In 1872, Indian fighter Johnny MacKay is appointed peace commissioner for the California and Oregon territory but he faces tough opposition from the renegade Modocs led by their brutal chief Captain Jack.
Two men are released from the Arizona Territorial Prison at Yuma in 1898. One, the Dutchman, is out to get both gold and revenge from the people of a small mining town who had him ... See full summary »
When the South loses the war, Confederate veteran O'Meara goes West, joins the Sioux, takes a wife and refuses to be an American but he must choose a side when the Sioux go to war against the U.S. Army.
In the western frontier town of Cross Creek storekeeper George Temple is a polite and soft spoken man with a secret past.When three bank robbers on the lam stop in town to change horses George Temple's past comes back to haunt him.
President Grant orders Indian fighter MacKay to negotiate with the Modocs of northern California and southern Oregon. On the way he must escort Nancy Meek to the home of her aunt and uncle. After Modoc renegade Captain Jack engages in ambush and other atrocities, MacKay must fight him one-on-one with guns, knives and fists. Written by
Ed Stephan <firstname.lastname@example.org>
General Edward Canby, whose death is depicted in this movie, was in reality the only U.S. army general killed during the American Indian Wars. "General" G. A. Custer, killed at the Battle of Little Big Horn in 1876, was not in fact a general at the time of his death. After the Civil War, he held the permanent rank of Lieutenant Colonel. See more »
When Captain Jack meets with the peace commission and asked by Johnny MacKay what it would take to make peace, he responds "all of the Lost River to the Klamath." He was in fact a Modoc. See more »
Modoc Jim says he just wants to see how thick your door is, Bill.
What business is that of his?
Well, he says the last time he fired at you, the arrow didn't go through it. He says the next time, he's going to use a heavier bow.
Take your stinking fingers off that door!
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Catch the two great bookend sequences. They may be the most memorable part of this nicely produced Western purportedly based on fact. That opening sequence with McKay (Ladd) walking in unchallenged to meet President Grant is based on the historical fact that presidents have only been removed from the public in later times. Citizens back then could essentially walk in and talk to the president without a dozen pre-screens.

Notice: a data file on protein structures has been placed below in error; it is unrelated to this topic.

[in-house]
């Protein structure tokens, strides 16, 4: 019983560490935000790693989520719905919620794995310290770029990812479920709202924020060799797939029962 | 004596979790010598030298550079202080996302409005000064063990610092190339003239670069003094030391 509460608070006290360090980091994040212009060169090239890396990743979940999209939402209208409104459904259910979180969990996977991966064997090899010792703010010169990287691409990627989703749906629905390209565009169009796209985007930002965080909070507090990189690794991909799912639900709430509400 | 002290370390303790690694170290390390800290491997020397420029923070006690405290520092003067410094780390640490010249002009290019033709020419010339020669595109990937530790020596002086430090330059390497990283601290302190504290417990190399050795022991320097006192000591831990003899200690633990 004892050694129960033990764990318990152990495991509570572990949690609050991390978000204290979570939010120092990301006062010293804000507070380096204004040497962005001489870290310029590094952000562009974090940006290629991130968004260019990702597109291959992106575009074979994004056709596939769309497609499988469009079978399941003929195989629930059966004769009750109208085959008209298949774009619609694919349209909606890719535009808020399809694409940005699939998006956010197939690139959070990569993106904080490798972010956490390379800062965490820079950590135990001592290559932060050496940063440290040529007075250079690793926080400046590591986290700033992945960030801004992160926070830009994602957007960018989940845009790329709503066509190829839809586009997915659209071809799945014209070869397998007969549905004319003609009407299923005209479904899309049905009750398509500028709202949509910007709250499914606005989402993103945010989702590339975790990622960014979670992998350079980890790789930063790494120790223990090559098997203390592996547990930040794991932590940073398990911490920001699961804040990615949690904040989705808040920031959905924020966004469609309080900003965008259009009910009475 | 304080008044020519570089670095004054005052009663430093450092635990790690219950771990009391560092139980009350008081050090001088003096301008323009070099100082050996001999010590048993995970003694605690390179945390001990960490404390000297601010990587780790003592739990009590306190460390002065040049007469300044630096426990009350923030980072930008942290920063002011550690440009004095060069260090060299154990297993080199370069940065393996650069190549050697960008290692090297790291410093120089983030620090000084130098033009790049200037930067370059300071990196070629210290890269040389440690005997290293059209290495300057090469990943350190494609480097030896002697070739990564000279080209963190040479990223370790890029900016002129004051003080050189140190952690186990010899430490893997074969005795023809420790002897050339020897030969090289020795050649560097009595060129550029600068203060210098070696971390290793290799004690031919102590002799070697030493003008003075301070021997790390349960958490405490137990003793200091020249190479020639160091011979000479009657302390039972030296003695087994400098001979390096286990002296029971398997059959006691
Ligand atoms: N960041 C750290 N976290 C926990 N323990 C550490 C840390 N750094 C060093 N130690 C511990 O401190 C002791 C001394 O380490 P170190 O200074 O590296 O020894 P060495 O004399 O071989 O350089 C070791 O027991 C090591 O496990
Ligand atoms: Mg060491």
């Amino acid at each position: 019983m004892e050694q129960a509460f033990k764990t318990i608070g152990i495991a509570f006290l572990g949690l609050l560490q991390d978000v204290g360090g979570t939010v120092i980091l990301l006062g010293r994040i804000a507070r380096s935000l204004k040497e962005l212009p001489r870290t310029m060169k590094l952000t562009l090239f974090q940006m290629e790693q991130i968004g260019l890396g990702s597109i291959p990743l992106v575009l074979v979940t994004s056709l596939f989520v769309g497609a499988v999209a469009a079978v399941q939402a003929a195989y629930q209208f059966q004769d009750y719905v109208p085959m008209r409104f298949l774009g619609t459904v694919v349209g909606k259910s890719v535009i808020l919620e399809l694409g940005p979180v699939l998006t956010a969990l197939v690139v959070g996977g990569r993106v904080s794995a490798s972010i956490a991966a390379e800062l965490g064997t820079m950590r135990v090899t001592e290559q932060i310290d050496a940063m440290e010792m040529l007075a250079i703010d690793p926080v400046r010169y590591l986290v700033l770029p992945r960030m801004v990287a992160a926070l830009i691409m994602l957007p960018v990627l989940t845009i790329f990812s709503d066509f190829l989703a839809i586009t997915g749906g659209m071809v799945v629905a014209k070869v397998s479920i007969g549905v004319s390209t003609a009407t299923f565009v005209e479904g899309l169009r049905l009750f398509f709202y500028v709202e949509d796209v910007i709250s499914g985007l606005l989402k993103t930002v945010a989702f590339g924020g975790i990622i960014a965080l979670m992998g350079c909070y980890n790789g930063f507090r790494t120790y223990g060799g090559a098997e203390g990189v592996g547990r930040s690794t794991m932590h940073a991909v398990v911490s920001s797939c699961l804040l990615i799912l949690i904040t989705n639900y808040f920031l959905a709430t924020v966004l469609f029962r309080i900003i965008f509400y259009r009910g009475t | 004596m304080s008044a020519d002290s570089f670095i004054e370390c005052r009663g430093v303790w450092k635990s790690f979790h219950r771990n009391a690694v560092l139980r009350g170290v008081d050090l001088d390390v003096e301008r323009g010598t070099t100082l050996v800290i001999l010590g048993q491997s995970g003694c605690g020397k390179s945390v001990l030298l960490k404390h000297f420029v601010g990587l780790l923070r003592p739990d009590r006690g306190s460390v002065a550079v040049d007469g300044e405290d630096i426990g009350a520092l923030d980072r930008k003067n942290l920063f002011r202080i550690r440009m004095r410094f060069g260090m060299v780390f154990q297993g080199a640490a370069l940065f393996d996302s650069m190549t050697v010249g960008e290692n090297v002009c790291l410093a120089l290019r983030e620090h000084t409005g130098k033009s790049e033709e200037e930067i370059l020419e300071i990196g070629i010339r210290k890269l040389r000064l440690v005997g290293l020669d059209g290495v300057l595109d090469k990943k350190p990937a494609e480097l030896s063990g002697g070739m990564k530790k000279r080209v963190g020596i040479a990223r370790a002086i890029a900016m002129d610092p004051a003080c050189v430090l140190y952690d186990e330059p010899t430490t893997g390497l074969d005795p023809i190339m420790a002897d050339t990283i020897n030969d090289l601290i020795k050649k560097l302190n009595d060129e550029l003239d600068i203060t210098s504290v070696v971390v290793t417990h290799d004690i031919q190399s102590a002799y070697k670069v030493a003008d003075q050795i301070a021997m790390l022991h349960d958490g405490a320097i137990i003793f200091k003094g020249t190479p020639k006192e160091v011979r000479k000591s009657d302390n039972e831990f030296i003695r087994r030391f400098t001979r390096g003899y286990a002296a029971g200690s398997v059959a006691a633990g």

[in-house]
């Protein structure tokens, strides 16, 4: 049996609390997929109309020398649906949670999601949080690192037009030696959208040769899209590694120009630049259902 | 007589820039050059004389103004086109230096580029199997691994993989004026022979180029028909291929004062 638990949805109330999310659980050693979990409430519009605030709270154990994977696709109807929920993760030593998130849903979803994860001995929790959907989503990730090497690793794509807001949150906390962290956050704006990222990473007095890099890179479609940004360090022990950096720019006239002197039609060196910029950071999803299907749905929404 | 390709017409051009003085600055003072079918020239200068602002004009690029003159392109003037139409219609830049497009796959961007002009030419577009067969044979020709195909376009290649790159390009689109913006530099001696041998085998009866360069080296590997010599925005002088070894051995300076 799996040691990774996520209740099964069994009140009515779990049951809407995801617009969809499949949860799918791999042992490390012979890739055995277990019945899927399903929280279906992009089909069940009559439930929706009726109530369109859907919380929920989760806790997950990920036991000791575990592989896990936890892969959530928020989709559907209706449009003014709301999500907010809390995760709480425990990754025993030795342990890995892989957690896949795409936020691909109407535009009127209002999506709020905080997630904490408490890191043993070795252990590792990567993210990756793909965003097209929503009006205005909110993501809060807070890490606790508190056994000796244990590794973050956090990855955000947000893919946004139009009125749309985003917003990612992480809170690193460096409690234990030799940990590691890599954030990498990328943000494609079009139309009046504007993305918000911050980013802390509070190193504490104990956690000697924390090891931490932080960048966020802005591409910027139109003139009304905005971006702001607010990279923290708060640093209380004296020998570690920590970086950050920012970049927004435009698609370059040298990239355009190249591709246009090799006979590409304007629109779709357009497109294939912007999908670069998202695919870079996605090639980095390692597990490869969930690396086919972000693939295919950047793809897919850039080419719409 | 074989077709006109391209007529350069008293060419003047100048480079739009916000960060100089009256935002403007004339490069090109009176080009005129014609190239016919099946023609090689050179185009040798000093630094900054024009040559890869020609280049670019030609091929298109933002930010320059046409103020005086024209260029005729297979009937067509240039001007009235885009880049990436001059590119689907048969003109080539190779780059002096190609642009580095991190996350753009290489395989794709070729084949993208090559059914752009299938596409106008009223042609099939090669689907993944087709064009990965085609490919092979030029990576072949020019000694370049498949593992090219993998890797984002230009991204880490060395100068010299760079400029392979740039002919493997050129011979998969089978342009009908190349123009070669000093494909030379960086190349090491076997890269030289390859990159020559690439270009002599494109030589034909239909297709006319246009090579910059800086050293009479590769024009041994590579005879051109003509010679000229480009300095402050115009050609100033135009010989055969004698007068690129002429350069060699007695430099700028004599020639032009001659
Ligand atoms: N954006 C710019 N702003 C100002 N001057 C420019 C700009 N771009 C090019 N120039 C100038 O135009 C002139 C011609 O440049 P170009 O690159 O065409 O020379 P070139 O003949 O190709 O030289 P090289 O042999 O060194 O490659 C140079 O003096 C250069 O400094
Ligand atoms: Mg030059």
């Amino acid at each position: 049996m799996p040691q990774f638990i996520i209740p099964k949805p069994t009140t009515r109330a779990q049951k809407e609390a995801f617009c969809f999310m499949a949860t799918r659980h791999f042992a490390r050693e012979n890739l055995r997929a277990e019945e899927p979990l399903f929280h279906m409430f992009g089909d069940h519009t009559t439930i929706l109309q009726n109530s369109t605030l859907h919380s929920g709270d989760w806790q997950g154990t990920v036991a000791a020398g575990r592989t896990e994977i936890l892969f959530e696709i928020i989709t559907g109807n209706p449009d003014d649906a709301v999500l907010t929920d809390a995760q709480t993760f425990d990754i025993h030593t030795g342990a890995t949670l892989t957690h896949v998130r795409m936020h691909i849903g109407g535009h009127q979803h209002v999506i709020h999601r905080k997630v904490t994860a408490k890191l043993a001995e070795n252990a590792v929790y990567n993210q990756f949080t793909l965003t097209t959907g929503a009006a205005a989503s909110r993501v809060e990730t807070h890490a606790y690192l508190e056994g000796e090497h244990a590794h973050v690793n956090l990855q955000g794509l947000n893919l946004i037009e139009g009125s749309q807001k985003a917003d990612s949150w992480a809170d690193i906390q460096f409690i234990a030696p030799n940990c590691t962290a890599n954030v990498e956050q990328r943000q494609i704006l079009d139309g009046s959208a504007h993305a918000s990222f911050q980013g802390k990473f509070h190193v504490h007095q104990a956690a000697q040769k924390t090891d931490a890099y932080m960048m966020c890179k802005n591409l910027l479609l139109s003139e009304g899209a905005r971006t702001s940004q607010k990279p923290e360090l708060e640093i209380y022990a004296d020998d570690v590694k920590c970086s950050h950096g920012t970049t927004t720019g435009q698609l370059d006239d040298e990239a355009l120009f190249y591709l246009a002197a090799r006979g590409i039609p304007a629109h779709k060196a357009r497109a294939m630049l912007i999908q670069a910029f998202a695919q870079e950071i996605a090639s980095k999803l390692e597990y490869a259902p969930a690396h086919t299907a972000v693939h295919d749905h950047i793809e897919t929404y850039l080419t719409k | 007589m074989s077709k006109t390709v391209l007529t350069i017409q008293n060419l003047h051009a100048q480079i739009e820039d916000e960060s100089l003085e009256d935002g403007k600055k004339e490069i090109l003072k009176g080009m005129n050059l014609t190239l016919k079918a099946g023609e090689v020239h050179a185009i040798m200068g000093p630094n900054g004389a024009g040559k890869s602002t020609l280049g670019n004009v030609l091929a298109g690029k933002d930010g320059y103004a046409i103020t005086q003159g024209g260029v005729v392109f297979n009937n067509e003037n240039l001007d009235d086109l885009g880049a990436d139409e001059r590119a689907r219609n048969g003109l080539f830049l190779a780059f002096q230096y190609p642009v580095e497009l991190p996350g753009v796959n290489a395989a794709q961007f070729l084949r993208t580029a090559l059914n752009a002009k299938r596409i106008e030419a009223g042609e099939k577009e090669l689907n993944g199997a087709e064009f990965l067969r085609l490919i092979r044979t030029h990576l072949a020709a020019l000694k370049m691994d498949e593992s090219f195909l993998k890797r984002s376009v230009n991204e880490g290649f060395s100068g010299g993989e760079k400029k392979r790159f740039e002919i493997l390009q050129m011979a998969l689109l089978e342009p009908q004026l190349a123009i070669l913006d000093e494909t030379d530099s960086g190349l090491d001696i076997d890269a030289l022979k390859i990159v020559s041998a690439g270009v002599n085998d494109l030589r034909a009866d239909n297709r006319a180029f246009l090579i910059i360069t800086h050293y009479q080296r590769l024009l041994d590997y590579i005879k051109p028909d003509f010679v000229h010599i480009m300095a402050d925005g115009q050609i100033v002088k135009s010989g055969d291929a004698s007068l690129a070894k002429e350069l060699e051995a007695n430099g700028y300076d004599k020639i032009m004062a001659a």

Also, for this Bronson fan, that jail cell ending may well be the high point of his acting career. He shows more unforced good humor and naturalness there than any scene I've seen him in. In fact, he easily steals the movie from the rest of the cast, positioning himself as a real Hollywood comer.
This is an A-production from Warner Bros. For example, scope out the well stocked cavalry troop. No corner-cutting there. Then too, lavish use is made of Sedona's familiar red rock locations adding real scenic value. Also, there's a much larger than usual supporting cast of familiar faces, even down to bit parts. Producers Daves and Ladd (uncredited) do a bang-up job assembling the many components.
Surprisingly, for plot developments, the Indians actually get to win a battle and rejoice on- screen. However, the film's impact is damaged by being over-long, probably to accommodate a romantic interest to broaden audience appeal. Then too, Ladd, the actor, appears not nearly as interested in the film as Ladd, the co-producer. Frankly, he looks glum throughout the nearly two-hour running time, and I don't think it's from under-playing the part. Plus having him over-power the muscular, extremely fit looking Bronson is quite a stretch.
Despite these several drawbacks, it's still a good scenic, action flick, the first of director Daves' series of superior Westerns.
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